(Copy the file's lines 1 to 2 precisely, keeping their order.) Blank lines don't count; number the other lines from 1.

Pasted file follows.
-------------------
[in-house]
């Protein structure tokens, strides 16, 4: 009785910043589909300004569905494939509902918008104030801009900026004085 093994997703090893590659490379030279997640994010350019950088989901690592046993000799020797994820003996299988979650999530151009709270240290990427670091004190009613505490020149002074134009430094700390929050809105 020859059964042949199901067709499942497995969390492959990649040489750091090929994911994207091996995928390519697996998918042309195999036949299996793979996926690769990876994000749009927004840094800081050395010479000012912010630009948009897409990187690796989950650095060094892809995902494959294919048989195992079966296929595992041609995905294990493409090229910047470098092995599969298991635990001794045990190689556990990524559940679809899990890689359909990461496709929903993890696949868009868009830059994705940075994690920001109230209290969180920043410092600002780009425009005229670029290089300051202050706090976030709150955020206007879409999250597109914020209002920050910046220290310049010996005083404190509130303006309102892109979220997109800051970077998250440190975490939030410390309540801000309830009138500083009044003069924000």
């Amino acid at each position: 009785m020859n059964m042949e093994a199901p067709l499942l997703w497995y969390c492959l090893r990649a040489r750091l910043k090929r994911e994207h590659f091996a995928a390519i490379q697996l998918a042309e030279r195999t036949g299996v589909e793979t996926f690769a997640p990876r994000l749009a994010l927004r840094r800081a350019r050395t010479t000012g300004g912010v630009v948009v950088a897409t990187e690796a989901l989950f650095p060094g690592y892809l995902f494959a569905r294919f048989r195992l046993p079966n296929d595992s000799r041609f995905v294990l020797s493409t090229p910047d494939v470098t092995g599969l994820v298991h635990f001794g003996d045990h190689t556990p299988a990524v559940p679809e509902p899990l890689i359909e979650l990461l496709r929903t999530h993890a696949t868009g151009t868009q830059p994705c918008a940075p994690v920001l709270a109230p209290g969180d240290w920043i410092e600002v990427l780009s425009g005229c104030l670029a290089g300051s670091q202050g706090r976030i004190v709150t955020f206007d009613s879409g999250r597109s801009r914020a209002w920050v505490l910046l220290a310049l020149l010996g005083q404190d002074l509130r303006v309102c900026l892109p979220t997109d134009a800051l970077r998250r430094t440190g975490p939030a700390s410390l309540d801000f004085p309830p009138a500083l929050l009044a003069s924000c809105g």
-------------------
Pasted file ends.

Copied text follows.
[in-house]
């Protein structure tokens, strides 16, 4: 009785910043589909300004569905494939509902918008104030801009900026004085 093994997703090893590659490379030279997640994010350019950088989901690592046993000799020797994820003996299988979650999530151009709270240290990427670091004190009613505490020149002074134009430094700390929050809105 020859059964042949199901067709499942497995969390492959990649040489750091090929994911994207091996995928390519697996998918042309195999036949299996793979996926690769990876994000749009927004840094800081050395010479000012912010630009948009897409990187690796989950650095060094892809995902494959294919048989195992079966296929595992041609995905294990493409090229910047470098092995599969298991635990001794045990190689556990990524559940679809899990890689359909990461496709929903993890696949868009868009830059994705940075994690920001109230209290969180920043410092600002780009425009005229670029290089300051202050706090976030709150955020206007879409999250597109914020209002920050910046220290310049010996005083404190509130303006309102892109979220997109800051970077998250440190975490939030410390309540801000309830009138500083009044003069924000």